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THE COUNCIL AND THE HARBOR BOARD.

Tho Lyttelton Harbor Board have finally considered the resolutions of the Ashburton County Council and have entered up judgment. That judgment is just as we expected it would be—viz., against any admission of the Ashburton County’s claims to direct representation at the Board. It is satisfactory to note, however, that tho members of the Board are remarkably well pleased with themselves, that they believe they have discharged their duties as no other public body in the Southern hemisphere has discharged its duties, and having done so feel themselves equal to the task of spending all the loan recently secured without any help from outside, and without sharing the honor of doing so with new blood. From the report of the meeting as published in the Christchurch papers, we learn that some members were quite prepared to admit The county of Ashburton to representation at the Board, provided other counties were represented, but perhaps the most sensible suggestion made was that the system of nomination by which members are appointed should cease, and that the Board should be an elective one, with every interest represented. There is altogether too much nomineeism in the public bodies of this colony, and the sooner the broad principle of representation is recognised and acted upon the better. The chief opponents of any change in the constitution of the Harbor Board were tho Chairman (Hon. E. Richardson) and Mr. Murray-Aynesley, the former believing that the construction of the Board being tlie outcome of tho collective wisdom of both houses of Parliament, and he would therefore use his utmost endeavor to oppose any alteration. Mr. Turner, in advocating direct representation, told the Board that as it at present stood it was not alivo to its own interests, inasmuch as it had refused to reduce the wharf charges and expenses while at the same time it claimed to have nominally some thousands of surplus income. We should say the counties who use the Port of Lyttelton as the outlet for their grain have a good case to go to Parliament with for a reconstruction of the Harbor Board on a representation basis.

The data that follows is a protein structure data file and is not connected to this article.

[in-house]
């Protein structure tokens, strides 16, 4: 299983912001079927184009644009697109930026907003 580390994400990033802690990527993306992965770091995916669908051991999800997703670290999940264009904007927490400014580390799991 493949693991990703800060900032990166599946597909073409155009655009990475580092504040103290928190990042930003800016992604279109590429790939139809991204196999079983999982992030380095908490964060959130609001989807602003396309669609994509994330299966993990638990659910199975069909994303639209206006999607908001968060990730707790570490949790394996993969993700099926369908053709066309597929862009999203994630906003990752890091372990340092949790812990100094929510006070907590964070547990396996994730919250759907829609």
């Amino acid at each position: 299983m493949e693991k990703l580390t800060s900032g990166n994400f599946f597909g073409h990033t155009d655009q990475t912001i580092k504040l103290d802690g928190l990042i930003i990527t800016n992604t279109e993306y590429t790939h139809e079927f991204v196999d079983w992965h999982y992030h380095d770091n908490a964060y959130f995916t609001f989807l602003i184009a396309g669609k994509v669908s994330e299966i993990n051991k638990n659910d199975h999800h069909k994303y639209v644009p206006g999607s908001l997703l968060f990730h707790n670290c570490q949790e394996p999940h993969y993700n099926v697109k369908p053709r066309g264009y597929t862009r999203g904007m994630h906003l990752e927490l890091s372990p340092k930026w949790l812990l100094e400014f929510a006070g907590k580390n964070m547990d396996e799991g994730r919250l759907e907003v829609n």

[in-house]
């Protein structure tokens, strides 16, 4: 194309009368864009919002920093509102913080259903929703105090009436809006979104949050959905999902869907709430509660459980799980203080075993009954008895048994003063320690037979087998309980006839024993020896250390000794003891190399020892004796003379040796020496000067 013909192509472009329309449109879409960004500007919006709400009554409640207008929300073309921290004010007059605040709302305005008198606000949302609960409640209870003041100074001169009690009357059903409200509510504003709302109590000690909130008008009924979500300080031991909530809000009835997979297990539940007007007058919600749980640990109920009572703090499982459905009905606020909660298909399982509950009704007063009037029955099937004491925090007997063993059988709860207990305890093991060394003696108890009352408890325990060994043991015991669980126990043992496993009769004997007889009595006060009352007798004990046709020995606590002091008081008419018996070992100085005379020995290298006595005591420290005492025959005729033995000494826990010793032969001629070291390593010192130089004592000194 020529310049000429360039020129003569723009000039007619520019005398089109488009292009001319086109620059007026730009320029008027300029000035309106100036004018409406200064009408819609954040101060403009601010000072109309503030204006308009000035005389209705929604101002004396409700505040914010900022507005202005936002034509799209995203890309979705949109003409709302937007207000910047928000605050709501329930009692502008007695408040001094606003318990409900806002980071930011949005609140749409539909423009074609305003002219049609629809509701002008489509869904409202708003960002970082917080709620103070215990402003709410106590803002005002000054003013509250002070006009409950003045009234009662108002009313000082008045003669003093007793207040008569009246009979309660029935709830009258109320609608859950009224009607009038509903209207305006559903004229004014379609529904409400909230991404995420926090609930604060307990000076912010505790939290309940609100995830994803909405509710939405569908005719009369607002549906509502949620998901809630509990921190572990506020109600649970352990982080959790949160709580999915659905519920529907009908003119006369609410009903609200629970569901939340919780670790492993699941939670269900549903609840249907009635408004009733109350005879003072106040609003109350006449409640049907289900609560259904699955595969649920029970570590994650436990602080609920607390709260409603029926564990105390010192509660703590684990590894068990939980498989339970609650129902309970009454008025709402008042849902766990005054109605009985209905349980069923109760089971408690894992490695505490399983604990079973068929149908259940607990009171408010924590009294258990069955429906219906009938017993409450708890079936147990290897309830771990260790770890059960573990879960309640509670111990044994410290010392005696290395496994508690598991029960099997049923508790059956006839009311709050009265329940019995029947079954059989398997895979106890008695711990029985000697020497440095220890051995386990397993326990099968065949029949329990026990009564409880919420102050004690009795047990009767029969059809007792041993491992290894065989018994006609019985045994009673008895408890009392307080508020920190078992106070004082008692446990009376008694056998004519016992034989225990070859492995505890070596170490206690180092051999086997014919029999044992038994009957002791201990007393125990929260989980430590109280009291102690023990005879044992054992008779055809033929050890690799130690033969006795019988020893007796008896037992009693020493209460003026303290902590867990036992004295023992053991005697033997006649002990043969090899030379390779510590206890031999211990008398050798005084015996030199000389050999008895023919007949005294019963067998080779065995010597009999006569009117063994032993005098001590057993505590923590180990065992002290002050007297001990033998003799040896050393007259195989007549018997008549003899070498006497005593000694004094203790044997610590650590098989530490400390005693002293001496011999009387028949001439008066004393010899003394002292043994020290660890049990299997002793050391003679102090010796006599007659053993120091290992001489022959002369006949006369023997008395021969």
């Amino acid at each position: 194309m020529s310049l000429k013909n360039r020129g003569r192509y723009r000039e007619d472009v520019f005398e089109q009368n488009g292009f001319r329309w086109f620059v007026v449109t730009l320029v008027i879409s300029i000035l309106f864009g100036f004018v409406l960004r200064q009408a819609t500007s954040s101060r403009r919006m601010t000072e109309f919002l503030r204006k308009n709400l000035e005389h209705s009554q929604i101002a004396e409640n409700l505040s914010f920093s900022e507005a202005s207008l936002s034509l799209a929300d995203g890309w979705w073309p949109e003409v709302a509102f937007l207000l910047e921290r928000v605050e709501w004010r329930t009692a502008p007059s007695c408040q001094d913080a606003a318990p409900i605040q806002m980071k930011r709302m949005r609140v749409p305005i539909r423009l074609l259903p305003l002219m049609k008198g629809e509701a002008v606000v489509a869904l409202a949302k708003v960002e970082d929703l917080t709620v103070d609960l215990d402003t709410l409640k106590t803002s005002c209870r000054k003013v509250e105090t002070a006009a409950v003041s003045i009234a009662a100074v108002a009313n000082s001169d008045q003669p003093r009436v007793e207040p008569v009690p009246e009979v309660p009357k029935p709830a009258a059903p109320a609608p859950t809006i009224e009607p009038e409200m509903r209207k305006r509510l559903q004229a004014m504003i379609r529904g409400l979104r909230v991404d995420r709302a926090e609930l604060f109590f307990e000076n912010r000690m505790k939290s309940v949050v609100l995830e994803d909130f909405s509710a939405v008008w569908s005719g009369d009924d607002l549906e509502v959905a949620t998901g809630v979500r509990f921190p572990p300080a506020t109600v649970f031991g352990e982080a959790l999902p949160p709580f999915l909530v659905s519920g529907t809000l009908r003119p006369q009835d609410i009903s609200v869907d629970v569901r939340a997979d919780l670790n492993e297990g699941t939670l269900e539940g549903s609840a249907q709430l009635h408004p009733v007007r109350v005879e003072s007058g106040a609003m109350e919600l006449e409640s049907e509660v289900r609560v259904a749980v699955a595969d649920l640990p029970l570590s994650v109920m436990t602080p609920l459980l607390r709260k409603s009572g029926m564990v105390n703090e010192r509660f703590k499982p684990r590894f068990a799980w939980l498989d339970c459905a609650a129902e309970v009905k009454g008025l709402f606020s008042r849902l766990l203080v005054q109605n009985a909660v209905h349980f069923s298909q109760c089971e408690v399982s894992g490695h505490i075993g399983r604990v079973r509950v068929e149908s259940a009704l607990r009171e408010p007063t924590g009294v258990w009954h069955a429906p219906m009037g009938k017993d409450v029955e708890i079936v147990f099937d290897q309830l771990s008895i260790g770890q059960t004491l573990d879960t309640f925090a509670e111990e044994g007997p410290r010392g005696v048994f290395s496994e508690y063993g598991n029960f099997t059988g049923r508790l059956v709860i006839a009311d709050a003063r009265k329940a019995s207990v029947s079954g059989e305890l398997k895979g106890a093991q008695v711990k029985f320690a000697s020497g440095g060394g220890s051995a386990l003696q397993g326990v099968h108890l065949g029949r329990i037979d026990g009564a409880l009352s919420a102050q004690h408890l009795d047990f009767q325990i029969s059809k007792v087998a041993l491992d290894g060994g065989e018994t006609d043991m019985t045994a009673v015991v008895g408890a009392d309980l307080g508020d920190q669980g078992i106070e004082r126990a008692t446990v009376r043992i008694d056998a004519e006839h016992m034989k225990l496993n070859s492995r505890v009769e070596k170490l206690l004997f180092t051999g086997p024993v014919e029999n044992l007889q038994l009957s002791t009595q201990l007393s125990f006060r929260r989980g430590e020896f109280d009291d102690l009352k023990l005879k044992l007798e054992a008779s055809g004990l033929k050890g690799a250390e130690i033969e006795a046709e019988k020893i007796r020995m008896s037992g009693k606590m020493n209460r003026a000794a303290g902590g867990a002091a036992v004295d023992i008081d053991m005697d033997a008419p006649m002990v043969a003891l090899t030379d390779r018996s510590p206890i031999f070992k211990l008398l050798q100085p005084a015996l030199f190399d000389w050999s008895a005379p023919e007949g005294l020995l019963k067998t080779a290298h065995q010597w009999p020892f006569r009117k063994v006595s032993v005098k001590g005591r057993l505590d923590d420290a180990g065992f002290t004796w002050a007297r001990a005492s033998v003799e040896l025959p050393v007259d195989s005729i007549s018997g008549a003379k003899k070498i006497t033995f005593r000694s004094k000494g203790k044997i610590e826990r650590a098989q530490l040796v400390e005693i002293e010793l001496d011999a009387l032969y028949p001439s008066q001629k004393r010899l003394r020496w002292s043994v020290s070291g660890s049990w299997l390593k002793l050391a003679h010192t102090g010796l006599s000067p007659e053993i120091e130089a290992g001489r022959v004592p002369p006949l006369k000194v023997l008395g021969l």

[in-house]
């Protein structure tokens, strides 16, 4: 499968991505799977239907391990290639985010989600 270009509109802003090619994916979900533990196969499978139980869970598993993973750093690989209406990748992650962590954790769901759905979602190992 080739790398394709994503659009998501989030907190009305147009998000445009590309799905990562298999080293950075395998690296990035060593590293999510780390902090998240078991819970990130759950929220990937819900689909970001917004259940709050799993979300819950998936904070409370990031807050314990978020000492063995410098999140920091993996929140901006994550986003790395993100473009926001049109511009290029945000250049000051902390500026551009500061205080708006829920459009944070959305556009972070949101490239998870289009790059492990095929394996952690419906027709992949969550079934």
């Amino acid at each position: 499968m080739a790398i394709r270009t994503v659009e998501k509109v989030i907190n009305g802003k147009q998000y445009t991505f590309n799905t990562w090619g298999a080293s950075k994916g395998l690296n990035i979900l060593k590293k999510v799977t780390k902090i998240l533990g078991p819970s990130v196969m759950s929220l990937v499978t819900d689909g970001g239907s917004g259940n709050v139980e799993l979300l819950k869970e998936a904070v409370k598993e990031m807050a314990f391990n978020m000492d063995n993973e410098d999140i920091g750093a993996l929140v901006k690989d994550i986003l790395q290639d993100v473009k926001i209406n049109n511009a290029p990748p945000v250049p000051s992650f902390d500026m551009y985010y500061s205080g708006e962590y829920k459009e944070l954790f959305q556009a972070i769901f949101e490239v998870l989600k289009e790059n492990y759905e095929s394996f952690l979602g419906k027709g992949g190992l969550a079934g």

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THE COUNCIL AND THE HARBOR BOARD. Ashburton Guardian, Volume 1, Issue 71, 9 March 1880

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